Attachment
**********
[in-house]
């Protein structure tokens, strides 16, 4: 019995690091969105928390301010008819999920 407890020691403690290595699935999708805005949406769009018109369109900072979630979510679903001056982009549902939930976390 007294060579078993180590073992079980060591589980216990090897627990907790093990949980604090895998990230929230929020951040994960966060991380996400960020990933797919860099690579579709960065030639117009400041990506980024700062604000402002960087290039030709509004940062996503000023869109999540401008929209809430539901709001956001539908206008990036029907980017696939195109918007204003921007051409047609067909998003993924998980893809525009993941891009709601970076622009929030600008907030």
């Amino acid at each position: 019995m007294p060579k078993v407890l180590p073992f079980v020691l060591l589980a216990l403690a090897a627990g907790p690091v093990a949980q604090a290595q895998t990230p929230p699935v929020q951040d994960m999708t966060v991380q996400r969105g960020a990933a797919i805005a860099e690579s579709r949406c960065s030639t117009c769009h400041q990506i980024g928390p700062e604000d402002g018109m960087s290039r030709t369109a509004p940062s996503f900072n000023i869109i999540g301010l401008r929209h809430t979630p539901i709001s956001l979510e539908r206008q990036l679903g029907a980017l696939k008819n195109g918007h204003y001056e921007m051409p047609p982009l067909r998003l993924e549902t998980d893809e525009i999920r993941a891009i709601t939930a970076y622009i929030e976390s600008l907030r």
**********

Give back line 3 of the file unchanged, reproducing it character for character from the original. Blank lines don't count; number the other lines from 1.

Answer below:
């Amino acid at each position: 019995m007294p060579k078993v407890l180590p073992f079980v020691l060591l589980a216990l403690a090897a627990g907790p690091v093990a949980q604090a290595q895998t990230p929230p699935v929020q951040d994960m999708t966060v991380q996400r969105g960020a990933a797919i805005a860099e690579s579709r949406c960065s030639t117009c769009h400041q990506i980024g928390p700062e604000d402002g018109m960087s290039r030709t369109a509004p940062s996503f900072n000023i869109i999540g301010l401008r929209h809430t979630p539901i709001s956001l979510e539908r206008q990036l679903g029907a980017l696939k008819n195109g918007h204003y001056e921007m051409p047609p982009l067909r998003l993924e549902t998980d893809e525009i999920r993941a891009i709601t939930a970076y622009i929030e976390s600008l907030r």